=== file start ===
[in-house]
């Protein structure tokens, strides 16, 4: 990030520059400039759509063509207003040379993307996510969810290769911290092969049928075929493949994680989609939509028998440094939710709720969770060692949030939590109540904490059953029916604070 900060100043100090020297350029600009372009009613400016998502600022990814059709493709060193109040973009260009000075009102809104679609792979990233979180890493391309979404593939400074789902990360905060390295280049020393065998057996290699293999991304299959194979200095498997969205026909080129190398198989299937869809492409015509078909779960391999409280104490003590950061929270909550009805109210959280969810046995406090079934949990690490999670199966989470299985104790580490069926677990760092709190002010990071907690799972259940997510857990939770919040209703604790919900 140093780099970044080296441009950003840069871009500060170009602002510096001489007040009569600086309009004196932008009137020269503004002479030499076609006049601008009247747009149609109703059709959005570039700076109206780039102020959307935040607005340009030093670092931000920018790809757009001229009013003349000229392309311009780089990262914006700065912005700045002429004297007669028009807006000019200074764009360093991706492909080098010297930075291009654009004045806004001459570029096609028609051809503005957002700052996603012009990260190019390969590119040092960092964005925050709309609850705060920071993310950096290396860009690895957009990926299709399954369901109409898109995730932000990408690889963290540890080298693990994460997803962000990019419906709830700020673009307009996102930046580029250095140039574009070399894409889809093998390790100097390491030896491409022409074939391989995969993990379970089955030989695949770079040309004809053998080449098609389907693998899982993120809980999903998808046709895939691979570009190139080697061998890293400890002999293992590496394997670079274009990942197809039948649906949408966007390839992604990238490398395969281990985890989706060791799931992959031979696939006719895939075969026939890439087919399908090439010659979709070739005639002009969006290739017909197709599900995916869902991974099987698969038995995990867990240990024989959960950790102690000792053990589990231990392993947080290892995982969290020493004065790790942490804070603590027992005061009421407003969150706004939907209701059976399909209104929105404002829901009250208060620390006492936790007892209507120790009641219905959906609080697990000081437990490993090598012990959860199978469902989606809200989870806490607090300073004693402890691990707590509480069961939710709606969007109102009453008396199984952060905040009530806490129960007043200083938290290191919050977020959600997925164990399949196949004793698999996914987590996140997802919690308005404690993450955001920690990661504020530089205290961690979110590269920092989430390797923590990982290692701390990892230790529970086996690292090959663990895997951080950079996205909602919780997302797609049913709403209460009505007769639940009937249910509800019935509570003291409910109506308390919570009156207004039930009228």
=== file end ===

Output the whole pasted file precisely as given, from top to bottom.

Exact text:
[in-house]
């Protein structure tokens, strides 16, 4: 990030520059400039759509063509207003040379993307996510969810290769911290092969049928075929493949994680989609939509028998440094939710709720969770060692949030939590109540904490059953029916604070 900060100043100090020297350029600009372009009613400016998502600022990814059709493709060193109040973009260009000075009102809104679609792979990233979180890493391309979404593939400074789902990360905060390295280049020393065998057996290699293999991304299959194979200095498997969205026909080129190398198989299937869809492409015509078909779960391999409280104490003590950061929270909550009805109210959280969810046995406090079934949990690490999670199966989470299985104790580490069926677990760092709190002010990071907690799972259940997510857990939770919040209703604790919900 140093780099970044080296441009950003840069871009500060170009602002510096001489007040009569600086309009004196932008009137020269503004002479030499076609006049601008009247747009149609109703059709959005570039700076109206780039102020959307935040607005340009030093670092931000920018790809757009001229009013003349000229392309311009780089990262914006700065912005700045002429004297007669028009807006000019200074764009360093991706492909080098010297930075291009654009004045806004001459570029096609028609051809503005957002700052996603012009990260190019390969590119040092960092964005925050709309609850705060920071993310950096290396860009690895957009990926299709399954369901109409898109995730932000990408690889963290540890080298693990994460997803962000990019419906709830700020673009307009996102930046580029250095140039574009070399894409889809093998390790100097390491030896491409022409074939391989995969993990379970089955030989695949770079040309004809053998080449098609389907693998899982993120809980999903998808046709895939691979570009190139080697061998890293400890002999293992590496394997670079274009990942197809039948649906949408966007390839992604990238490398395969281990985890989706060791799931992959031979696939006719895939075969026939890439087919399908090439010659979709070739005639002009969006290739017909197709599900995916869902991974099987698969038995995990867990240990024989959960950790102690000792053990589990231990392993947080290892995982969290020493004065790790942490804070603590027992005061009421407003969150706004939907209701059976399909209104929105404002829901009250208060620390006492936790007892209507120790009641219905959906609080697990000081437990490993090598012990959860199978469902989606809200989870806490607090300073004693402890691990707590509480069961939710709606969007109102009453008396199984952060905040009530806490129960007043200083938290290191919050977020959600997925164990399949196949004793698999996914987590996140997802919690308005404690993450955001920690990661504020530089205290961690979110590269920092989430390797923590990982290692701390990892230790529970086996690292090959663990895997951080950079996205909602919780997302797609049913709403209460009505007769639940009937249910509800019935509570003291409910109506308390919570009156207004039930009228």